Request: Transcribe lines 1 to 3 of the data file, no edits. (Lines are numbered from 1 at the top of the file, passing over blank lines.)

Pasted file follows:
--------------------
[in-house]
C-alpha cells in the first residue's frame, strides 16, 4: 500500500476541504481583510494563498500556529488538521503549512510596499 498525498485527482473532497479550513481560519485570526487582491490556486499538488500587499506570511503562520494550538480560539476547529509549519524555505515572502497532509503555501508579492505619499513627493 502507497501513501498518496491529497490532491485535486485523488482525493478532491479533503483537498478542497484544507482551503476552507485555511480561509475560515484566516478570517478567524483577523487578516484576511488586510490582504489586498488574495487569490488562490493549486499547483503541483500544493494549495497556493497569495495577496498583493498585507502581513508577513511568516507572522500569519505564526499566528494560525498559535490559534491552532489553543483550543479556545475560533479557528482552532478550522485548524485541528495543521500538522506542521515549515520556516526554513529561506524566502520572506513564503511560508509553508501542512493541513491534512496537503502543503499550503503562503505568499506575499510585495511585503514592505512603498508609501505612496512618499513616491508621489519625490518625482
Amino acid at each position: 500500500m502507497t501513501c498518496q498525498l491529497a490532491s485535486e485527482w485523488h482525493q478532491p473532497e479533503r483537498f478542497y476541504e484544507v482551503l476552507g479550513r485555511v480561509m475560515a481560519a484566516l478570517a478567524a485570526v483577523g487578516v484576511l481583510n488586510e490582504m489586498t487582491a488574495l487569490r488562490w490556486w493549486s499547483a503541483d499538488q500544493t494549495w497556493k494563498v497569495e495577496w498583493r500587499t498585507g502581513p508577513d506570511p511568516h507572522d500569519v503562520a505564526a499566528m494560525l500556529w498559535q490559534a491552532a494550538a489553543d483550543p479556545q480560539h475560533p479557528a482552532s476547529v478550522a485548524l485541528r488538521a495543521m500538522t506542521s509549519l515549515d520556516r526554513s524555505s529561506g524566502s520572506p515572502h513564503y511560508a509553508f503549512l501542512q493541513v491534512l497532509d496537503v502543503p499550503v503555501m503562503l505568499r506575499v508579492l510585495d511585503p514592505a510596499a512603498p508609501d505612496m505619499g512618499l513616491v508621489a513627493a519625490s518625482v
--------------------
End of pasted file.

[in-house]
C-alpha cells in the first residue's frame, strides 16, 4: 500500500476541504481583510494563498500556529488538521503549512510596499 498525498485527482473532497479550513481560519485570526487582491490556486499538488500587499506570511503562520494550538480560539476547529509549519524555505515572502497532509503555501508579492505619499513627493 502507497501513501498518496491529497490532491485535486485523488482525493478532491479533503483537498478542497484544507482551503476552507485555511480561509475560515484566516478570517478567524483577523487578516484576511488586510490582504489586498488574495487569490488562490493549486499547483503541483500544493494549495497556493497569495495577496498583493498585507502581513508577513511568516507572522500569519505564526499566528494560525498559535490559534491552532489553543483550543479556545475560533479557528482552532478550522485548524485541528495543521500538522506542521515549515520556516526554513529561506524566502520572506513564503511560508509553508501542512493541513491534512496537503502543503499550503503562503505568499506575499510585495511585503514592505512603498508609501505612496512618499513616491508621489519625490518625482
Amino acid at each position: 500500500m502507497t501513501c498518496q498525498l491529497a490532491s485535486e485527482w485523488h482525493q478532491p473532497e479533503r483537498f478542497y476541504e484544507v482551503l476552507g479550513r485555511v480561509m475560515a481560519a484566516l478570517a478567524a485570526v483577523g487578516v484576511l481583510n488586510e490582504m489586498t487582491a488574495l487569490r488562490w490556486w493549486s499547483a503541483d499538488q500544493t494549495w497556493k494563498v497569495e495577496w498583493r500587499t498585507g502581513p508577513d506570511p511568516h507572522d500569519v503562520a505564526a499566528m494560525l500556529w498559535q490559534a491552532a494550538a489553543d483550543p479556545q480560539h475560533p479557528a482552532s476547529v478550522a485548524l485541528r488538521a495543521m500538522t506542521s509549519l515549515d520556516r526554513s524555505s529561506g524566502s520572506p515572502h513564503y511560508a509553508f503549512l501542512q493541513v491534512l497532509d496537503v502543503p499550503v503555501m503562503l505568499r506575499v508579492l510585495d511585503p514592505a510596499a512603498p508609501d505612496m505619499g512618499l513616491v508621489a513627493a519625490s518625482v